HomeCommentChinamasa’s fiscal policy uninspiring

Chinamasa’s fiscal policy uninspiring

At a breakfast meeting held in the capital this week, Finance minister Patrick Chinamasa warned the private sector would collapse if it did not deal with its unsustainable cost structures, particularly wages.

Zimbabwe Independent Editorial

A day later, Chinamasa presented his mid-term fiscal policy, which exhibited government’s desperation for cash as evidenced by a raft of taxes on fuel and even mobile phone airtime.

Ironically, Chinamasa said 76% of government’s budget was going towards civil service wages.While it is no secret that Zimbabwe’s civil service is bloated, with reports of thousands of ghost workers.

Instead of dealing with the situation, Chinamasa has gone on to levy punitive tax on already over-taxed workers.

For instance, he has proposed to broaden gross income and include any amount equal to the value of an advantage or benefit in respect of employment, service, office or other gainful occupation in order to enhance and restore equity and fairness to those employees who do not receive fringe benefits, while enabling the tax administration to fairly assess taxpayer liability.

Going forward, it is feared Chinamasa could be running out of fiscal space and will soon have to realise government is in fact in a serious fiscal crisis when it can no longer meet its obligations.

While he proposed a series of interventions, Chinamasa failed to come up with a clear position on indigenisation only asking Indigenisation minister Francis Nhema to “clarify” the policy. The policy has wrought havoc on the investment front and economy.
For a country that is in serious economic trouble, characterised by massive job losses and company closures, Chinamasa needed to tackle toxic political and economic issues in a comprehensive manner.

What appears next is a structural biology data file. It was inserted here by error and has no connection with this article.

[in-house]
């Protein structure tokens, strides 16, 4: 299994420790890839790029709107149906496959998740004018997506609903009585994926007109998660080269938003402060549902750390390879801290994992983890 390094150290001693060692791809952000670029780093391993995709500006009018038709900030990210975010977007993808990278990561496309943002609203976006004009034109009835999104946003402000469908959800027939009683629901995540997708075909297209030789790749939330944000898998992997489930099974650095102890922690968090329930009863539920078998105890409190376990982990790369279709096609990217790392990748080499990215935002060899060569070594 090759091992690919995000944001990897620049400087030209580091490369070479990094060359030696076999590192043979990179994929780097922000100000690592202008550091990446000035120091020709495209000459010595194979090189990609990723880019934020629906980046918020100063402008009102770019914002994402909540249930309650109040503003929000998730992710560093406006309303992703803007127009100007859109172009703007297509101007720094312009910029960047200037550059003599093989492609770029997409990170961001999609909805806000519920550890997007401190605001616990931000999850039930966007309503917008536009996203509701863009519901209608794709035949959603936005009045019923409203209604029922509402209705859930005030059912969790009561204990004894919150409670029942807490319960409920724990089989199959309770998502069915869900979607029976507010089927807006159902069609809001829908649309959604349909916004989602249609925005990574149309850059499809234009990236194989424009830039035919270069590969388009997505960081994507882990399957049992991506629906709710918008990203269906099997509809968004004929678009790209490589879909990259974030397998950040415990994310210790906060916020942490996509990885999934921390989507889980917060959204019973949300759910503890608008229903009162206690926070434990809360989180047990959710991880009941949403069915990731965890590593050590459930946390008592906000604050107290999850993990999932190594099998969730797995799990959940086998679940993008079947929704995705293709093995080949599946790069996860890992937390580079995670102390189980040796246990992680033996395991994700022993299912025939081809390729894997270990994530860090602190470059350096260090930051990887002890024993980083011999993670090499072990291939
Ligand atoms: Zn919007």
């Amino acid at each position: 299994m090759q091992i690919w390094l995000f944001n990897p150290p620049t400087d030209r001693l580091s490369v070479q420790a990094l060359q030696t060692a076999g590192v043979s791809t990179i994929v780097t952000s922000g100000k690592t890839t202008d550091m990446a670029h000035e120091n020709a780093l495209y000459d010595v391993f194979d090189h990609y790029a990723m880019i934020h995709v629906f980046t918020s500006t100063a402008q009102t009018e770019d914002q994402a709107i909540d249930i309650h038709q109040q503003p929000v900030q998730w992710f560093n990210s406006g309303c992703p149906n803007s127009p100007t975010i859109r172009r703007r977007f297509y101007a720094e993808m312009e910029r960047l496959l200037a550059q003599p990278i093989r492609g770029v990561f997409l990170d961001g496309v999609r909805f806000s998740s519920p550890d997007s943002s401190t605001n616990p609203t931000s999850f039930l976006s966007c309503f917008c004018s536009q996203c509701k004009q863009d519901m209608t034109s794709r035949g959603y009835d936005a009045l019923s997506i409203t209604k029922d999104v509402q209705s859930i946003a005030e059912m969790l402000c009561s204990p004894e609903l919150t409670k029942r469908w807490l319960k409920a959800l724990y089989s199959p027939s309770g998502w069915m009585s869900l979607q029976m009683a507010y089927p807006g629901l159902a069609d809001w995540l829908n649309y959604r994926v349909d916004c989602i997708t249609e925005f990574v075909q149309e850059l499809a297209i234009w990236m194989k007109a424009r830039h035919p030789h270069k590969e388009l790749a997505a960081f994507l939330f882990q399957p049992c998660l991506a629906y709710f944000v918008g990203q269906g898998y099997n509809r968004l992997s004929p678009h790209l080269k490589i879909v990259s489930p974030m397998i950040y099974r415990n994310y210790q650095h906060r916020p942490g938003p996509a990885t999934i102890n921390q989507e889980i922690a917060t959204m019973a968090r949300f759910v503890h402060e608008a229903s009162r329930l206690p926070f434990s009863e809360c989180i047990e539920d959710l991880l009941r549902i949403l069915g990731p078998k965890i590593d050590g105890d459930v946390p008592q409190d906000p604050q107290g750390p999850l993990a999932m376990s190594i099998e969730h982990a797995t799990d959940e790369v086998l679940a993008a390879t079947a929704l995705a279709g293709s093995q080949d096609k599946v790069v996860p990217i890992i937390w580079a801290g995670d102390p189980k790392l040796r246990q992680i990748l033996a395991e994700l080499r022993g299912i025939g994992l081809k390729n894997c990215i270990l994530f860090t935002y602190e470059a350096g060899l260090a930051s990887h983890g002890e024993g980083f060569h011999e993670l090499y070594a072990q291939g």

The country’s unemployment rate is hovering above 80%(no one believes the fictitious 10%). With a small number of the population in formal employment, Chinamasa should be formulating policies that boost the productive sector’s capacity utilisation.

Given that banks are saddled with non-perfoming loans and cutting back on lending, improving capacity utilisation is proving to be a challenge.

While Chinamasa showed good intentions when he introduced taxes on imports, this is however another wrong prescription. He cannot protect dead and uncompetitive industries.

The increased duty on imports will most likely have unintended consequences.

The use of foreign currency saw an influx of cheap imported products against a background of outdated and antiquated equipment, unreliable and expensive power supply, lack of long-term funding to sustain operations and low capacity utilisation which plunged from 57,2% in 2011 to 39,6% last year.

To make matters worse, the country finds itself in a tricky spot given that the Reserve Bank of Zimbabwe is crippled when it comes to monetary policy intervention.

The central bank cannot do simple things expected when signs of a recession appear such as coming up with a stimulus plan to kick-start the economy. It doesn’t even have lender-of-last-resort capacity.

As we have repeatedly said our problems are structural and thus need structural interventions, not tinkering with symptoms.

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